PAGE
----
Tackling the demand for rhino horn

A version of this article was originally published in The Horn, Spring 2013.

During 2012, 668 rhinos were killed in South Africa alone. That’s one every 13 hours. Over the past six years, rhino poaching has increased by a staggering and unprecedented amount and is mainly attributed to the growing demand for rhino horn from Vietnam. So can this surge in demand be tackled?

This is not the first time that rhinos have faced such a crisis. From the late 1970s through the mid 1990s, most rhino populations were ravaged by phases of intensive poaching to support the traditional rhino horn trade for medicine in Asia and jambiya dagger handles in Yemen. Many countries saw their black rhino populations falling to drastically low numbers or completely disappear. Overall black rhino populations declined by an estimated 97.6% from 1960 to 1994, with numbers reaching a low point of 2,410. The Northern White Rhino fared even worse and was virtually eradicated from throughout its range in the Democratic of Congo and Sudan, before eventually being declared extinct in the wild in 2011. So who was driving this initial poaching crisis and how was it stopped?

Rhino horn has been used in traditional Chinese medicine for thousands of years. It is classified as a ‘heat-clearing’ drug and was typically combined with other medicinal ingredients to treat a variety of ailments from fevers to convulsions and epilepsy. Rhino horns were also carved into highly prized libation cups and chalices which were reputed to have the ability to detect poison. There have been ever-shifting peaks in demand for rhino horn from various countries.


Throughout the 1970s, Japan was the number one major consumer of rhino horn in Asia. The principal market dynamic was the sale of manufactured medicines, which were branded products and available in pharmacies and stores. In 1980, Japan ratified the Convention on the International Trade in Endangered Species (CITES), a treaty that aims to ensure that international trade in wild animals and plants does not threaten their survival. Upon joining the treaty, the Ministry of Health required all manufacturers of rhino horn medicines to find substitutes for their products. Generally speaking, the use of manufactured medicines in Japan meant the use of rhino horn was easier to control, as the products were mostly registered with the government in the country of manufacture and one company dominated the manufacture of rhino horn. Demand reduction strategies did work in Japan and the country is no longer a problem for rhinos.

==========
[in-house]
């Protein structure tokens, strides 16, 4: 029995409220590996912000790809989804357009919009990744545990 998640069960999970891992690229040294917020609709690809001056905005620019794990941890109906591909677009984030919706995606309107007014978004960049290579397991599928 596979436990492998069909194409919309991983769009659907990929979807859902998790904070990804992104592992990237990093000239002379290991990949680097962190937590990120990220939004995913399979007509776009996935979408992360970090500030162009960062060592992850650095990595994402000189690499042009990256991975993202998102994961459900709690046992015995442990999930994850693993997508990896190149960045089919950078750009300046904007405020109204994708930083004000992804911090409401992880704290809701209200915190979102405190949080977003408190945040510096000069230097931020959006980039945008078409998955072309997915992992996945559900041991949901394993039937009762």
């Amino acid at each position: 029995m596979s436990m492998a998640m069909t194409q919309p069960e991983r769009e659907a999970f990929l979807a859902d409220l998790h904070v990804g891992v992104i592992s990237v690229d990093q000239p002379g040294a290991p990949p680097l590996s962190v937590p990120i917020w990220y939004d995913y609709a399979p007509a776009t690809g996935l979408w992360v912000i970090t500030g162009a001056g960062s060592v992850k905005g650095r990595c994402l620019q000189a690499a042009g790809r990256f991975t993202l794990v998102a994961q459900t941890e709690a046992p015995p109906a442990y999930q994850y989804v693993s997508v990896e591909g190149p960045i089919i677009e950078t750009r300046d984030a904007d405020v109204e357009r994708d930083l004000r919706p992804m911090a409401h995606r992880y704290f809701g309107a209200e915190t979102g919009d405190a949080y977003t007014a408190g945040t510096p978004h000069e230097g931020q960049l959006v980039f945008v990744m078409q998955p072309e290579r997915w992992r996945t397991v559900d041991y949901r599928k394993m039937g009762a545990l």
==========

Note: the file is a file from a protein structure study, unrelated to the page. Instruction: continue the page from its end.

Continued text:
South Korea

Trade in rhino horn then shifted from Japan to South Korea, which through the 1980s was a major consumer of rhino horn in Asia. Most sales were over the counter, where rhino horn was prescribed by practitioners who generally operated as both as doctors and a pharmacy, prescribing specific treatments for patients. The medicines are generally produced on site and sold directly to consumers. An import ban in rhino horn was implemented in 1983 and South Korea also ratified CITES in 1993. A key step to reduce the demand for rhino horn in South Korea was the threat of sanctions under the United States’ Pelly Amendment to the Fishermen’s Protection Act of 1967, an important piece of national conservation legislation that provides a Congressional process for bilateral sanctions to be imposed against countries seen to be undermining international species conservation policy. Eventually, the Ministry of Health completely excluded rhino horn from the official Korean Pharmacopoeia. These combined steps mean that Korea is no longer involved as a consumer country of rhino horn.